Submitted by Luther Oaks Retirement Community
Luther Oaks and Healthy Cells Magazine are proud to bring you the second article in a series from noted author, speaker, and consultant, Randalynn Kaye. These articles are designed to help adult children and their senior parents navigate the emotionally charged process of making a lifestyle change as they transition from one stage of life to the next.
Everyone makes their decision about senior housing lifestyles differently, and each situation is unique. However, senior housing professionals have come to recognize four main types of consumer.
The advance planner
This is the person who starts their research early, taking their time to become an educated consumer and exploring all the options that are available. Usually, this type of person is not afraid of the tough questions, willing to discuss end-of-life issues, and engage in deep, meaningful conversations with loved ones. The advance planner is the one who makes a move before they have to and stays in control of the process.
The reluctant consumer
This person is somewhat reluctantly pulled into the research process by their spouse or adult children. They really don’t want to have to face the idea of making changes in their lives, but grudgingly participate in the process.
The wake-up call
This is the person who finally concedes to make a move after a near-crisis, when the health challenge cannot be denied any longer and a change must happen. If the person is fortunate, they may still be capable of functioning in an independent living community.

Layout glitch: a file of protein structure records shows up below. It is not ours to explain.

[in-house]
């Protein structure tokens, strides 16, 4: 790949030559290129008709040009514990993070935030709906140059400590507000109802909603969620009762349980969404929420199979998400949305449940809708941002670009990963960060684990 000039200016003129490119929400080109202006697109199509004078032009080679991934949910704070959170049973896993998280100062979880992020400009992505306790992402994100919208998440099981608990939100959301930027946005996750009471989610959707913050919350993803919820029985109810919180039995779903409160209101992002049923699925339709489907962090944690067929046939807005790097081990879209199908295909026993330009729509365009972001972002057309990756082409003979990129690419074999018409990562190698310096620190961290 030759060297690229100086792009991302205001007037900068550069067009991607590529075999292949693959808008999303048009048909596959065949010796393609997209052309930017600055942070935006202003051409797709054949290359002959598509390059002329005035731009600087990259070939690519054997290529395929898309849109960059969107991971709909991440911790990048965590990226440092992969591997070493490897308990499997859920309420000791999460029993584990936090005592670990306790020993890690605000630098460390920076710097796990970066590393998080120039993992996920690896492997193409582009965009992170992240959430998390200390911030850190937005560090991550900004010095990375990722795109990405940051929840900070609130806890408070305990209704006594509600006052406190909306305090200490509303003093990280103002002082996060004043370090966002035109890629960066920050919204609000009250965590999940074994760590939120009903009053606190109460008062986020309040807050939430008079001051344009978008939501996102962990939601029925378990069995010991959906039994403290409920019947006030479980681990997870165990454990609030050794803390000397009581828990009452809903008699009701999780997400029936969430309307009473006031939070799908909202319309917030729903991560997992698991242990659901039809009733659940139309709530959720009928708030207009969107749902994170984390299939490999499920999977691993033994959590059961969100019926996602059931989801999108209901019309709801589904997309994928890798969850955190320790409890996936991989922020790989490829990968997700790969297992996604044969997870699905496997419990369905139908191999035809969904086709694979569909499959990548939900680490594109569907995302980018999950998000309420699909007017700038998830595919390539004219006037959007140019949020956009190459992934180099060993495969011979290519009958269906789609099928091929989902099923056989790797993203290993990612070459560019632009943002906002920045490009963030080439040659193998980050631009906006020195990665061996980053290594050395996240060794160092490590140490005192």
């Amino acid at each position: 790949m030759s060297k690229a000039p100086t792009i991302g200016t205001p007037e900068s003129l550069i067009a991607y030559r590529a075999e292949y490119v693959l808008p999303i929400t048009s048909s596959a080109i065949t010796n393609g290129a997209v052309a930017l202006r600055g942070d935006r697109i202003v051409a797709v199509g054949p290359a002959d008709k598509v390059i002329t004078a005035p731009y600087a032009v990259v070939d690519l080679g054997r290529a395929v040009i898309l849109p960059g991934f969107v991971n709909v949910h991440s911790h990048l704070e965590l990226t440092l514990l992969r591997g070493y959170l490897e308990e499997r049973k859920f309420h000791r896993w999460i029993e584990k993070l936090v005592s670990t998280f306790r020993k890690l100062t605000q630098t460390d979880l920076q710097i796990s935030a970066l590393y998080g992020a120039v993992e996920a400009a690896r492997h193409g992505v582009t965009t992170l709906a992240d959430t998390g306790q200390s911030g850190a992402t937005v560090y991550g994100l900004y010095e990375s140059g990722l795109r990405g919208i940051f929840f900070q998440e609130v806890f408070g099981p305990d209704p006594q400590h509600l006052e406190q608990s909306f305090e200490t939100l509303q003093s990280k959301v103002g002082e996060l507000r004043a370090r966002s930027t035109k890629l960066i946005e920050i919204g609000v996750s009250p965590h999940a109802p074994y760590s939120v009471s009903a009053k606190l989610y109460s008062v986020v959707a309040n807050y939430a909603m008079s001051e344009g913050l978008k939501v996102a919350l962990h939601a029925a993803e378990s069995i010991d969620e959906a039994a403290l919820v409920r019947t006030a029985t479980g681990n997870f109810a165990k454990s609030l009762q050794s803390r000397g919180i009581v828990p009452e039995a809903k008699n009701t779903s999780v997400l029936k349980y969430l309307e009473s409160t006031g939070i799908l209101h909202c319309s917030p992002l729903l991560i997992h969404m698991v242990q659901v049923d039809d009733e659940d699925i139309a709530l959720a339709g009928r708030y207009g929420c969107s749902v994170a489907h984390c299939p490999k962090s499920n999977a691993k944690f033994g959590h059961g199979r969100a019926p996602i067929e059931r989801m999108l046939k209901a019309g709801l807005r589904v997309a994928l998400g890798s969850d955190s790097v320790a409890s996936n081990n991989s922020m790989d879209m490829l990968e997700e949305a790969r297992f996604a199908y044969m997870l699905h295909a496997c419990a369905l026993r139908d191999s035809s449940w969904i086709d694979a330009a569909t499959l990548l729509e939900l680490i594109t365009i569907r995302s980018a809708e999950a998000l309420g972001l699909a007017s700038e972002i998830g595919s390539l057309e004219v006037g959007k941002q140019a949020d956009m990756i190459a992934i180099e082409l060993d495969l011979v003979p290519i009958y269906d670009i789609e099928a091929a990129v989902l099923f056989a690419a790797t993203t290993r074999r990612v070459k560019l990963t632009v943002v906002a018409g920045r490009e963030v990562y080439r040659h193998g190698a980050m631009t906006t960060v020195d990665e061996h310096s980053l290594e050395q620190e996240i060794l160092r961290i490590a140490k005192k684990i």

This is the person who suffers a more serious health challenge that necessitates an immediate move. It usually involves family making all the choices because the older adult can no longer handle processing the options or changes. Most times, it involves moving directly into assisted living or skilled nursing care.
Unfortunately, sometimes seniors choose to put their head in the sand and play ostrich about their aging process, thinking they are staying in control of their lives, when the reality is just the opposite. Then, when a crisis occurs, someone else will have to scramble around and make the decision for them as to where they will live and who will care for them. The wonderful thing is we are all “at choice” in life and each person can choose how they want to approach this aspect of their journey. So, the question to ask yourself or your loved ones is, how will you decide?
Key points to remember
- Most people make a change for one of three common reasons: they experience a health-related wake-up call, they have difficulty maintaining their current home, or they have a desire to be closer to family and friends.
- When contemplating a change, people are usually most concerned with three questions: What happens if I get sick? What quality of services do I hope to receive? Do I have enough money to last me the rest of my life?
Next month: Available options for senior living.
Randalynn Kaye has worked with and counseled hundreds of people researching various senior lifestyle options. She is actively involved with the American Association of Homes and Services for the Aging and Life Services Network as well as the Assisted Living Federation of America. She is regularly interviewed for her expertise on issues facing today’s seniors and their families and has been featured as a senior specialist in major media.
For a complimentary lunch and tour, please call Luther Oaks Retirement Community at 309-557-8000.